The early morning of March 16, 1968 in Southern Quang Ngai was calm and cool. For one brief moment at 5:30 a.m., the incessant chatter of the birds and monkeys was at rest. A light breeze rolled in from the China Sea and rustled through the swaying palms outside LZ Dottie.
The men of Charlie Company began to assemble. As the Huey transport copters from the 174th Helicopter Assault Company began to crank up their turbines, a vivid and luminous moon could still be seen in the twilight sky. The stars pulsated brilliantly above and to the drifting mind of a young soldier, it was easy to imagine a vacation in some distant tropical land, for despite the chaos that ripped the country apart, Vietnam could have that magic. All in all, a beautiful dawn it was.
At approximately 7:20 a.m., Lt. Calley walked over to the Huey chopper called a "slick" and with his right hand, pulled himself into the rear compartment where a door gunner was busy strapping himself in. The men of the 1st Platoon made their final check on ammunition and supplies. They quickly boarded the waiting aircraft, filled with the expectation that the company may be "getting even" with an enemy that was mostly unseen, mysterious and hated.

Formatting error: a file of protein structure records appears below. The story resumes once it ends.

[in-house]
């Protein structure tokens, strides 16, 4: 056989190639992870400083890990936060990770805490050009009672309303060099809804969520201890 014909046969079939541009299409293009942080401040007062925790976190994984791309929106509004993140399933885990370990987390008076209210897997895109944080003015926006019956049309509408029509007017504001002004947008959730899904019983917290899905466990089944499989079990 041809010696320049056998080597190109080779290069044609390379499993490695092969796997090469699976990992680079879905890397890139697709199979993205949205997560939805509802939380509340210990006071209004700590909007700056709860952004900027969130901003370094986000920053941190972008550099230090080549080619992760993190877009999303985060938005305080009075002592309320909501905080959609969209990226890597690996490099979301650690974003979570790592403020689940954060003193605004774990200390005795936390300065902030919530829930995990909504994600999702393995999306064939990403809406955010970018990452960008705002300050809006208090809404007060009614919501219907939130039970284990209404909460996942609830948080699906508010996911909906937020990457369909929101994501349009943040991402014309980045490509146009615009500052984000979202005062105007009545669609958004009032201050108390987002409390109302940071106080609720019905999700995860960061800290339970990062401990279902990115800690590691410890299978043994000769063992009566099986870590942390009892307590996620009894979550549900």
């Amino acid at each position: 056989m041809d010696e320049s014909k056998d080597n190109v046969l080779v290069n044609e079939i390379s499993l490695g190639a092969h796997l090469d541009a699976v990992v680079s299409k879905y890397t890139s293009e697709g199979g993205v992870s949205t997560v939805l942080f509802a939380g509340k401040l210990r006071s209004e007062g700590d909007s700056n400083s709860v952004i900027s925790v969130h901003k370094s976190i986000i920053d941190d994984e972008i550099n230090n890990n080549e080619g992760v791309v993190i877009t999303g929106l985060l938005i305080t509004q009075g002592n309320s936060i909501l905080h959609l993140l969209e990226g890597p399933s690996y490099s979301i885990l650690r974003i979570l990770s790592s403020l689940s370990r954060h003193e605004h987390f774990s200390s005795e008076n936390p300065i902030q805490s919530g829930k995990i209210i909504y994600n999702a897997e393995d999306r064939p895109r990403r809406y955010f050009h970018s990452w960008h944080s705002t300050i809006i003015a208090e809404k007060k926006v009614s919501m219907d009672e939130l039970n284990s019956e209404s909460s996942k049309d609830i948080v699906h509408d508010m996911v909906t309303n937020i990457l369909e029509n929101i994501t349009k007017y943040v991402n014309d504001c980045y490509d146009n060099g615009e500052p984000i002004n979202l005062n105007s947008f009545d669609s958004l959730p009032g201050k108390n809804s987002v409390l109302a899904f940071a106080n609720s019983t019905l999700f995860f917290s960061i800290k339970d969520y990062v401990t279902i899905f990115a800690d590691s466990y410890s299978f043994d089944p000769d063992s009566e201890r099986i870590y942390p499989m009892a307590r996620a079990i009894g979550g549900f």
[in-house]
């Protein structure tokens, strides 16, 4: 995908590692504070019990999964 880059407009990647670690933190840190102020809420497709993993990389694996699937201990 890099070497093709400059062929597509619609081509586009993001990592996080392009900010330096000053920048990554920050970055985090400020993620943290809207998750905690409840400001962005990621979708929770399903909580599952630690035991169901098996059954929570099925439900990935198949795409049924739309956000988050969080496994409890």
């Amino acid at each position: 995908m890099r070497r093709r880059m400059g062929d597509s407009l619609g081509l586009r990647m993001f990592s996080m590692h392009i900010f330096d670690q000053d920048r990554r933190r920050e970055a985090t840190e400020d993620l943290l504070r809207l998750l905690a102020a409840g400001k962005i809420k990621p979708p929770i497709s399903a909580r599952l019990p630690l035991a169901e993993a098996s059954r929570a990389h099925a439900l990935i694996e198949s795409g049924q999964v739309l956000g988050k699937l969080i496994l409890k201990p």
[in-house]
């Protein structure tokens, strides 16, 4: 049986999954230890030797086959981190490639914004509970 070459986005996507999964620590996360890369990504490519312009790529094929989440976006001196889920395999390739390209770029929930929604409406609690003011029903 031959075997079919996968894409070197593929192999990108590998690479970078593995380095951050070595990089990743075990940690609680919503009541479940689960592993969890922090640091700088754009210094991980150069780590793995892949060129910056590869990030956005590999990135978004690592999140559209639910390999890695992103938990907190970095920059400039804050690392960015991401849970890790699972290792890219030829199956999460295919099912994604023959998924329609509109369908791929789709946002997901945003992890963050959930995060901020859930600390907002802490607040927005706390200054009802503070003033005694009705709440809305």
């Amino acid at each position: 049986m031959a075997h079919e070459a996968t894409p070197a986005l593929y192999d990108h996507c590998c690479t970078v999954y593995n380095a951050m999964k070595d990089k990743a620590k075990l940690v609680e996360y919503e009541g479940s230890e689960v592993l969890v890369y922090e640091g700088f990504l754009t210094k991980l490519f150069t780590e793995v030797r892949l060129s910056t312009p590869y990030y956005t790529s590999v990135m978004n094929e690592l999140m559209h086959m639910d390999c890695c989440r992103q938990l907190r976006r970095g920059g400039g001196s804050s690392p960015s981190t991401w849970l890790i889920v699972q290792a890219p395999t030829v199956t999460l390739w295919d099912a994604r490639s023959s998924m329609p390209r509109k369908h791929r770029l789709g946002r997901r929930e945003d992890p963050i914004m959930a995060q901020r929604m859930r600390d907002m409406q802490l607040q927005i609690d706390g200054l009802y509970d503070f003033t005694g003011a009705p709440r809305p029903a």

Also on board one of these nine choppers, frantically securing his own camera equipment, was Army photographer Ron Haeberle, assigned to record the event for Stars and Stripes, the Army newspaper. Less than 15 miles away to the southwest, the people of My Lai 4 slept, unafraid, unsuspecting; their dreams were filled with visions of a peaceful future, unaware of the sword of vengeance that was about to fall upon them, a nightmare for which nothing could have prepared them. The choppers gently lifted off the tarmac and banked south into a neat, tight "V" formation.
Other gunships from Chu Lai met up with the 174th a short distance from the western edge of My Lai. At approximately 7:45 a.m., artillery preparation of the landing zone began. On the ground, the residents of My Lai became aware of the pending attack. They were accustomed to running from the assaults of both the VC and the Americans. Villagers constructed bunkers and tunnels deep into the ground for many years, back to the time of the French when they ran from another enemy. Fleeing from the rice paddies, where they were already hard at work for hours, the inhabitants herded their children to safety until the attack was over. Even though no enemy personnel had been observed from the air, "Shark" gunships from the 174th descended on the scene and laid down a terrifying barrage of rockets and M-60 machine gun fire.